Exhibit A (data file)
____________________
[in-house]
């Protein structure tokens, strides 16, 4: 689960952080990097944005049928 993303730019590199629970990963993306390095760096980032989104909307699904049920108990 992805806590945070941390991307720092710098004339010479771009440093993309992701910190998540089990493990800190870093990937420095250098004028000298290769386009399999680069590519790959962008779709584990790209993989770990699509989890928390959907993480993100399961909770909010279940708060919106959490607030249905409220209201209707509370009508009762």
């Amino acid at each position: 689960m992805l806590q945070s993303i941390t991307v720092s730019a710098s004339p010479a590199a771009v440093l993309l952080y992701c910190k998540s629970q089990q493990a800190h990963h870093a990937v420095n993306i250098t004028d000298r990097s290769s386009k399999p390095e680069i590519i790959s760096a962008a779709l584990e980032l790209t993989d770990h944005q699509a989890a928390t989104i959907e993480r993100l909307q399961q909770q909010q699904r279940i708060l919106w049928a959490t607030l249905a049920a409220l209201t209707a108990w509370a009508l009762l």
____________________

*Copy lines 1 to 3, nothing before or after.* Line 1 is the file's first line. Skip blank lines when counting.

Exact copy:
[in-house]
């Protein structure tokens, strides 16, 4: 689960952080990097944005049928 993303730019590199629970990963993306390095760096980032989104909307699904049920108990 992805806590945070941390991307720092710098004339010479771009440093993309992701910190998540089990493990800190870093990937420095250098004028000298290769386009399999680069590519790959962008779709584990790209993989770990699509989890928390959907993480993100399961909770909010279940708060919106959490607030249905409220209201209707509370009508009762």
């Amino acid at each position: 689960m992805l806590q945070s993303i941390t991307v720092s730019a710098s004339p010479a590199a771009v440093l993309l952080y992701c910190k998540s629970q089990q493990a800190h990963h870093a990937v420095n993306i250098t004028d000298r990097s290769s386009k399999p390095e680069i590519i790959s760096a962008a779709l584990e980032l790209t993989d770990h944005q699509a989890a928390t989104i959907e993480r993100l909307q399961q909770q909010q699904r279940i708060l919106w049928a959490t607030l249905a049920a409220l209201t209707a108990w509370a009508l009762l």